Everywhere you look, you can probably find an anti-gunner upset that Congress hasn’t done anything to combat so-called “gun violence.” They argue that without things like universal background checks or red flag laws, we’ll continue to be at the mercy of maniacs seeking notoriety through mass violence.
Of course, mass shootings are still relatively rare, thankfully, but they’re still horrific regardless of the rate in which they happen. Yet the real threat to the American people comes from more mundane gun crimes.
On that front, though, has Congress really been inactive?
None of this means that all legislation related to gun ownership has to be either ineffective or unconstitutional. There are glaring holes to be patched in the nation’s gun market, if people are only willing to take off their ideological blinders and tend to more practical matters. One key is to focus on who is allowed to purchase guns and not on which guns they are allowed to purchase. Another is to enforce existing laws, because they are poorly enforced and we know for a fact that people have died as a result.
For example, as we have repeatedly noted in this space, the instant background check system for gun buyers — known as the National Instant Criminal Background Check System or NICS — has long been a dumpster fire. Its records are woefully incomplete, and the bureaucrats who run it are either overworked or incompetent or both.
It is documented that between bureaucratic mistakes and inconsistent state and federal agency reporting requirements, several mass shooters have passed background checks and purchased weapons when they should have been flagged and prevented from buying them. As we have previously noted, literally dozens of people killed in mass shootings this century might be alive today if NICS only worked the way it was intended in identifying the mentally ill and criminals who attempt illegally to purchase guns.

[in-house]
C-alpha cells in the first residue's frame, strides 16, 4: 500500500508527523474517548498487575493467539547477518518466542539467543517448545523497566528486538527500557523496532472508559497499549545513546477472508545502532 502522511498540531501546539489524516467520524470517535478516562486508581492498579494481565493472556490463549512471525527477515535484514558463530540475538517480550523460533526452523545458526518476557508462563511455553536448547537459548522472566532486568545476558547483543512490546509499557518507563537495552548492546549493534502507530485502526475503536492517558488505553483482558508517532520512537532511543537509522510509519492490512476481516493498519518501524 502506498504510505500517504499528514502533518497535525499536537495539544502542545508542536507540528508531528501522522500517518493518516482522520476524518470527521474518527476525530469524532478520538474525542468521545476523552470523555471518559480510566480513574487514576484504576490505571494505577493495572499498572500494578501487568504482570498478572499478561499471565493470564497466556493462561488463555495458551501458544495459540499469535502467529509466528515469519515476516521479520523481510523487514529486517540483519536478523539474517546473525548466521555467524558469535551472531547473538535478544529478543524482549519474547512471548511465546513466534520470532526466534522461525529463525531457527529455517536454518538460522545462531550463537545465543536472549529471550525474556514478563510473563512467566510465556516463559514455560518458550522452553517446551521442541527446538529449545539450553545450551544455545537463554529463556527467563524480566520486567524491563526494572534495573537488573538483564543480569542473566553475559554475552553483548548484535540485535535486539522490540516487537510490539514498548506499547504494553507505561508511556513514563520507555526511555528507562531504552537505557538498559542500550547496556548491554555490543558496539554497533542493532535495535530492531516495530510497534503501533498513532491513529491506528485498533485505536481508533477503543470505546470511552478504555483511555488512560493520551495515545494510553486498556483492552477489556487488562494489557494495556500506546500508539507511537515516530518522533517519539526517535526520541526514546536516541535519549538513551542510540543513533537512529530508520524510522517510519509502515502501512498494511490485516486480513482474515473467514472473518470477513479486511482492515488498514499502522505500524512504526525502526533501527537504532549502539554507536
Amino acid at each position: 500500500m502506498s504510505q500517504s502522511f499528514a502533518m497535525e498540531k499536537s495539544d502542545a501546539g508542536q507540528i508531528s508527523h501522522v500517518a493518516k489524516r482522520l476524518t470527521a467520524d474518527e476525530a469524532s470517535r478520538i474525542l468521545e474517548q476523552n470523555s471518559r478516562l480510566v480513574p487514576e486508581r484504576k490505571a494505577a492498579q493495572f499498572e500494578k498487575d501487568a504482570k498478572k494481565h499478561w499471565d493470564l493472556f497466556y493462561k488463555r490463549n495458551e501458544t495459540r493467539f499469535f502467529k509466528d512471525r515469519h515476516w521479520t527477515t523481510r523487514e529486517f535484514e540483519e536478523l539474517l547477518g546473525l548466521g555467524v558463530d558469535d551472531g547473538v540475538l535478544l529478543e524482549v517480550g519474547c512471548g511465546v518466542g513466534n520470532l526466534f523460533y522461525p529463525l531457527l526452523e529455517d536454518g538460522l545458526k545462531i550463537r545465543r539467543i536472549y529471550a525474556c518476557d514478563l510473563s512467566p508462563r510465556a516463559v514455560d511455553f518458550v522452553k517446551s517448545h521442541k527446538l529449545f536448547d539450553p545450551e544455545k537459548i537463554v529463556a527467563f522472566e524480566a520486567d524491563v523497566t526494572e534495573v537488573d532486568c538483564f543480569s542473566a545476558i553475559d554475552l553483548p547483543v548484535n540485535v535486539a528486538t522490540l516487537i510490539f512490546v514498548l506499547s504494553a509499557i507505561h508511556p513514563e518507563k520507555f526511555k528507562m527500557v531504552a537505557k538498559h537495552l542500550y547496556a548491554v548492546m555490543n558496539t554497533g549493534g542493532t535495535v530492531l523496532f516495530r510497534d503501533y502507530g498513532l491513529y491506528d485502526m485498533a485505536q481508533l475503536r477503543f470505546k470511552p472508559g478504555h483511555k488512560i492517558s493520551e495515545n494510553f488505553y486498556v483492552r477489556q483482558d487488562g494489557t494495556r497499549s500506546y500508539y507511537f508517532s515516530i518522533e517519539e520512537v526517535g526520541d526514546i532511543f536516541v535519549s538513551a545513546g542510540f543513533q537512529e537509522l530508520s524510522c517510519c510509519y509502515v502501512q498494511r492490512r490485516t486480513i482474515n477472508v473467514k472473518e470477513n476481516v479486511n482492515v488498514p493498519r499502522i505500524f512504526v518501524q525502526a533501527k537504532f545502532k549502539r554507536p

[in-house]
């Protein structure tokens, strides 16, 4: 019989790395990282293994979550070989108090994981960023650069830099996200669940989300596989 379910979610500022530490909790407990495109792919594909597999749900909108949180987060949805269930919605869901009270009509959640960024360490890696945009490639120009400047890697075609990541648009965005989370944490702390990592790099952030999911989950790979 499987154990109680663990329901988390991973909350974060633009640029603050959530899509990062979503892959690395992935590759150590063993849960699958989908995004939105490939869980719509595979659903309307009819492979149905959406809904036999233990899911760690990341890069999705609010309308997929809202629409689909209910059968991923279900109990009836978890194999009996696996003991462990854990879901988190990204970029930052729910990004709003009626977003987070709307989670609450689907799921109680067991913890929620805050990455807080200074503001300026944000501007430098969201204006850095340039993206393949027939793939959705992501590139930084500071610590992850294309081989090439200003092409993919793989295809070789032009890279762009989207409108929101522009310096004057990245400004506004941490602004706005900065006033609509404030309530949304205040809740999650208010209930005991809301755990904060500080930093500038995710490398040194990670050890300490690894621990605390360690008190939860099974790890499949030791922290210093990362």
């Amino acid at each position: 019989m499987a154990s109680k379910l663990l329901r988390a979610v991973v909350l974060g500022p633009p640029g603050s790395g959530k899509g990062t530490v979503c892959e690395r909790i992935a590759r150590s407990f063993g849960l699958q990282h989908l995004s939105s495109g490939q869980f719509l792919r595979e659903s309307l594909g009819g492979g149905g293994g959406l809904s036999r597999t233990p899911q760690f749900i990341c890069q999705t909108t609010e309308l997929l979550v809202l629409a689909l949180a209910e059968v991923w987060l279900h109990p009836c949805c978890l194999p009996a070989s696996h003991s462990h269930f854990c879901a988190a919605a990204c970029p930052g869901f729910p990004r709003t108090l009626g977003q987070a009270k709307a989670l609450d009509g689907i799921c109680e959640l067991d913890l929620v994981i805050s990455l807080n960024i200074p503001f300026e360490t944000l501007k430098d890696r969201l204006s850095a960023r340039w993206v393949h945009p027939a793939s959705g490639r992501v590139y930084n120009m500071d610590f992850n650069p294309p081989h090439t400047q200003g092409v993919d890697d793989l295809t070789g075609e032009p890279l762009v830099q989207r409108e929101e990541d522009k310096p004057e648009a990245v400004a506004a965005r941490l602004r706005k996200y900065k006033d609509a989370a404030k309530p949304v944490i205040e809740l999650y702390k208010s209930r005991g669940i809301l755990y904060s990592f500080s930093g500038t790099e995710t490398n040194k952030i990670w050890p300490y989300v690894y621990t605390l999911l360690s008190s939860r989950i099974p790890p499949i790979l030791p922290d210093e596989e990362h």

For that reason, it is heartening that lawmakers were actually able to do something meaningful and useful about illegal gun sales last year without gutting the Second Amendment. Last March, as part of its annual spending bill, Congress passed the Fix NICS Act, which is designed to do just what it says. The law requires federal agencies to develop detailed plans and supply the necessary records about restricted buyers. It also provides funding and incentives for states to keep and bring their records up to date as well.
And, frankly, it’s worked.
The FixNICS may upset some, but the truth is that it didn’t really change the law. It just tried to make the existing law more effective, and it apparently has. It seems states are cooperating and making the NICS actually effective. An additional 6 million record have been reportedly added to the database, thus adding relevant information on millions of ineligible buyers.
While anti-gunners are focused on universal background checks–something that will only impact a tiny minority of firearm sales throughout the nation–the real work is being done with the NICS to keep people who shouldn’t be buying guns from doing so.
Of course, the problem is that NICS only covers those who have already done something to warrant them being excluded from firearm ownership, but that’s the problem with rights. You don’t get to take them from people who haven’t done anything to warrant taking them.
The NICS focuses on listing those who have. Getting all the names in the database is incredibly important, and I’m glad the early evidence suggests it’s working.
Now, we just need those trying to purchase weapons illegally to be arrested so they recognize the risk in even trying it.